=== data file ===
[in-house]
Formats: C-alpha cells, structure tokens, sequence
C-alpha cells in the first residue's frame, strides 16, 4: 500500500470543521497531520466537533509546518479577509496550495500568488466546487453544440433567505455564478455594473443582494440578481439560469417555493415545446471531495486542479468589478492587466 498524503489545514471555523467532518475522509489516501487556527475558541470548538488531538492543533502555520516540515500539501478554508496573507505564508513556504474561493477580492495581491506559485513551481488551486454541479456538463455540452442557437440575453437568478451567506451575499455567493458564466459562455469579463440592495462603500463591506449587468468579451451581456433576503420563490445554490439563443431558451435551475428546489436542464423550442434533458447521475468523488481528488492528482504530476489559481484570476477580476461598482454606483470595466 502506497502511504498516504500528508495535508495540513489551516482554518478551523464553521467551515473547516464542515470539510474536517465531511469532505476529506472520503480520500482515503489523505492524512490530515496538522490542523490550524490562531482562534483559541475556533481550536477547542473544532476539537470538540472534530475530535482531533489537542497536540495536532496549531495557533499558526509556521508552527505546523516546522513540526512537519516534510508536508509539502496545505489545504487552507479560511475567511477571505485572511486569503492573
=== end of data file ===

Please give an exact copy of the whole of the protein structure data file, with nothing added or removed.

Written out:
[in-house]
Formats: C-alpha cells, structure tokens, sequence
C-alpha cells in the first residue's frame, strides 16, 4: 500500500470543521497531520466537533509546518479577509496550495500568488466546487453544440433567505455564478455594473443582494440578481439560469417555493415545446471531495486542479468589478492587466 498524503489545514471555523467532518475522509489516501487556527475558541470548538488531538492543533502555520516540515500539501478554508496573507505564508513556504474561493477580492495581491506559485513551481488551486454541479456538463455540452442557437440575453437568478451567506451575499455567493458564466459562455469579463440592495462603500463591506449587468468579451451581456433576503420563490445554490439563443431558451435551475428546489436542464423550442434533458447521475468523488481528488492528482504530476489559481484570476477580476461598482454606483470595466 502506497502511504498516504500528508495535508495540513489551516482554518478551523464553521467551515473547516464542515470539510474536517465531511469532505476529506472520503480520500482515503489523505492524512490530515496538522490542523490550524490562531482562534483559541475556533481550536477547542473544532476539537470538540472534530475530535482531533489537542497536540495536532496549531495557533499558526509556521508552527505546523516546522513540526512537519516534510508536508509539502496545505489545504487552507479560511475567511477571505485572511486569503492573